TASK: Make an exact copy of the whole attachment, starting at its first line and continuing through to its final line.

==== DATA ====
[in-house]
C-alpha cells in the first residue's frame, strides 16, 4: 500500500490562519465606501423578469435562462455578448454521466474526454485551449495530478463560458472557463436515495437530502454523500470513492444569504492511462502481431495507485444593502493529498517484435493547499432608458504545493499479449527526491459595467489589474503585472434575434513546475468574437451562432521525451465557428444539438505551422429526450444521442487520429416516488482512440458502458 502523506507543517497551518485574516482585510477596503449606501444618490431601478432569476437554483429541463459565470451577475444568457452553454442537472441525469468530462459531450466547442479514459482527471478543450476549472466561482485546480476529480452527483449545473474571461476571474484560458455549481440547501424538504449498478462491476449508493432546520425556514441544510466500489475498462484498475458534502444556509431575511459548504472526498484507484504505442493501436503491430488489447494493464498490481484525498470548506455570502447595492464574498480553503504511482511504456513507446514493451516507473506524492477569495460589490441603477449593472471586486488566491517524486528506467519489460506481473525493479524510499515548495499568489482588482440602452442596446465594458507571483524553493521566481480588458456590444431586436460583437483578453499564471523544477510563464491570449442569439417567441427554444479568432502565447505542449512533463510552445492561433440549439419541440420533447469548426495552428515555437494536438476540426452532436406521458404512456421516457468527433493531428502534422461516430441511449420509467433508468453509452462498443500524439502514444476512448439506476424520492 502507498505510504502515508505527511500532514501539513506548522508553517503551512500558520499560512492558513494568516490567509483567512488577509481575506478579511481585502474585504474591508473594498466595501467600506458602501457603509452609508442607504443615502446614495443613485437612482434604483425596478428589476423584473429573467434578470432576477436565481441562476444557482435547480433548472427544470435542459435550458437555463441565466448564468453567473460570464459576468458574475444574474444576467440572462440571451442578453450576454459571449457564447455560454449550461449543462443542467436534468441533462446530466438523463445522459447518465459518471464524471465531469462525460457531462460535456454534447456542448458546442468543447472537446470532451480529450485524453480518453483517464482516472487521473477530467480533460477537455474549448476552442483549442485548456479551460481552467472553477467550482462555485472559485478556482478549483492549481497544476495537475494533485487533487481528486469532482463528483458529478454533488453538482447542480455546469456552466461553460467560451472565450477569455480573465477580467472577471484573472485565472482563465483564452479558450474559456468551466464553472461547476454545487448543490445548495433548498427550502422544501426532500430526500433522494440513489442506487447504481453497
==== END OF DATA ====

[in-house]
C-alpha cells in the first residue's frame, strides 16, 4: 500500500490562519465606501423578469435562462455578448454521466474526454485551449495530478463560458472557463436515495437530502454523500470513492444569504492511462502481431495507485444593502493529498517484435493547499432608458504545493499479449527526491459595467489589474503585472434575434513546475468574437451562432521525451465557428444539438505551422429526450444521442487520429416516488482512440458502458 502523506507543517497551518485574516482585510477596503449606501444618490431601478432569476437554483429541463459565470451577475444568457452553454442537472441525469468530462459531450466547442479514459482527471478543450476549472466561482485546480476529480452527483449545473474571461476571474484560458455549481440547501424538504449498478462491476449508493432546520425556514441544510466500489475498462484498475458534502444556509431575511459548504472526498484507484504505442493501436503491430488489447494493464498490481484525498470548506455570502447595492464574498480553503504511482511504456513507446514493451516507473506524492477569495460589490441603477449593472471586486488566491517524486528506467519489460506481473525493479524510499515548495499568489482588482440602452442596446465594458507571483524553493521566481480588458456590444431586436460583437483578453499564471523544477510563464491570449442569439417567441427554444479568432502565447505542449512533463510552445492561433440549439419541440420533447469548426495552428515555437494536438476540426452532436406521458404512456421516457468527433493531428502534422461516430441511449420509467433508468453509452462498443500524439502514444476512448439506476424520492 502507498505510504502515508505527511500532514501539513506548522508553517503551512500558520499560512492558513494568516490567509483567512488577509481575506478579511481585502474585504474591508473594498466595501467600506458602501457603509452609508442607504443615502446614495443613485437612482434604483425596478428589476423584473429573467434578470432576477436565481441562476444557482435547480433548472427544470435542459435550458437555463441565466448564468453567473460570464459576468458574475444574474444576467440572462440571451442578453450576454459571449457564447455560454449550461449543462443542467436534468441533462446530466438523463445522459447518465459518471464524471465531469462525460457531462460535456454534447456542448458546442468543447472537446470532451480529450485524453480518453483517464482516472487521473477530467480533460477537455474549448476552442483549442485548456479551460481552467472553477467550482462555485472559485478556482478549483492549481497544476495537475494533485487533487481528486469532482463528483458529478454533488453538482447542480455546469456552466461553460467560451472565450477569455480573465477580467472577471484573472485565472482563465483564452479558450474559456468551466464553472461547476454545487448543490445548495433548498427550502422544501426532500430526500433522494440513489442506487447504481453497